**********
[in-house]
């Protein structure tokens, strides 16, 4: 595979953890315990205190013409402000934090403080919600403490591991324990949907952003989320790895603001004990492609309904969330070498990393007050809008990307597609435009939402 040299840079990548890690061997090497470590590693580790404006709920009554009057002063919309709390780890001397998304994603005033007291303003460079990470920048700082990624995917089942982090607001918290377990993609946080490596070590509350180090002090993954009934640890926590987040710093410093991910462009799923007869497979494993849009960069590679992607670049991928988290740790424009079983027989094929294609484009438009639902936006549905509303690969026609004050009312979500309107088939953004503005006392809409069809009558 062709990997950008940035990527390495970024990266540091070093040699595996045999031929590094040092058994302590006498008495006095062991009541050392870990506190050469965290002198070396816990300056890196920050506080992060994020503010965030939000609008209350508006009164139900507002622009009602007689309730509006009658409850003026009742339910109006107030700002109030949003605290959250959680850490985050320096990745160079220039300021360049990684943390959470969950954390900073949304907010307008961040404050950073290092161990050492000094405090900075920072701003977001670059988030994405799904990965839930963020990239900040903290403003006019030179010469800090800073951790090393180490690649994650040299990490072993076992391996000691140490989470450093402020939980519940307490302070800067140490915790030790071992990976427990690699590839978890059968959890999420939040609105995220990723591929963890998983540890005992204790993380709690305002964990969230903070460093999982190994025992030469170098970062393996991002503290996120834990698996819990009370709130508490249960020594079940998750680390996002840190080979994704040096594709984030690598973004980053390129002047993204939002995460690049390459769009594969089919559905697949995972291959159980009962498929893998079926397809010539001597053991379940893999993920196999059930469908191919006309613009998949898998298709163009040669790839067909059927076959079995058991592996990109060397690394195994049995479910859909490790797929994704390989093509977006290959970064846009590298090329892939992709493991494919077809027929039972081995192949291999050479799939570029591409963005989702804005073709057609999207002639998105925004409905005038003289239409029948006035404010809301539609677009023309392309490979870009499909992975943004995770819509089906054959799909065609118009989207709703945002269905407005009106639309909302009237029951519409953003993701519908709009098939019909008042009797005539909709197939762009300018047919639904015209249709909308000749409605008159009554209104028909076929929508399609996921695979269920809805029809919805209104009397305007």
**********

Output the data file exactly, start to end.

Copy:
[in-house]
């Protein structure tokens, strides 16, 4: 595979953890315990205190013409402000934090403080919600403490591991324990949907952003989320790895603001004990492609309904969330070498990393007050809008990307597609435009939402 040299840079990548890690061997090497470590590693580790404006709920009554009057002063919309709390780890001397998304994603005033007291303003460079990470920048700082990624995917089942982090607001918290377990993609946080490596070590509350180090002090993954009934640890926590987040710093410093991910462009799923007869497979494993849009960069590679992607670049991928988290740790424009079983027989094929294609484009438009639902936006549905509303690969026609004050009312979500309107088939953004503005006392809409069809009558 062709990997950008940035990527390495970024990266540091070093040699595996045999031929590094040092058994302590006498008495006095062991009541050392870990506190050469965290002198070396816990300056890196920050506080992060994020503010965030939000609008209350508006009164139900507002622009009602007689309730509006009658409850003026009742339910109006107030700002109030949003605290959250959680850490985050320096990745160079220039300021360049990684943390959470969950954390900073949304907010307008961040404050950073290092161990050492000094405090900075920072701003977001670059988030994405799904990965839930963020990239900040903290403003006019030179010469800090800073951790090393180490690649994650040299990490072993076992391996000691140490989470450093402020939980519940307490302070800067140490915790030790071992990976427990690699590839978890059968959890999420939040609105995220990723591929963890998983540890005992204790993380709690305002964990969230903070460093999982190994025992030469170098970062393996991002503290996120834990698996819990009370709130508490249960020594079940998750680390996002840190080979994704040096594709984030690598973004980053390129002047993204939002995460690049390459769009594969089919559905697949995972291959159980009962498929893998079926397809010539001597053991379940893999993920196999059930469908191919006309613009998949898998298709163009040669790839067909059927076959079995058991592996990109060397690394195994049995479910859909490790797929994704390989093509977006290959970064846009590298090329892939992709493991494919077809027929039972081995192949291999050479799939570029591409963005989702804005073709057609999207002639998105925004409905005038003289239409029948006035404010809301539609677009023309392309490979870009499909992975943004995770819509089906054959799909065609118009989207709703945002269905407005009106639309909302009237029951519409953003993701519908709009098939019909008042009797005539909709197939762009300018047919639904015209249709909308000749409605008159009554209104028909076929929508399609996921695979269920809805029809919805209104009397305007």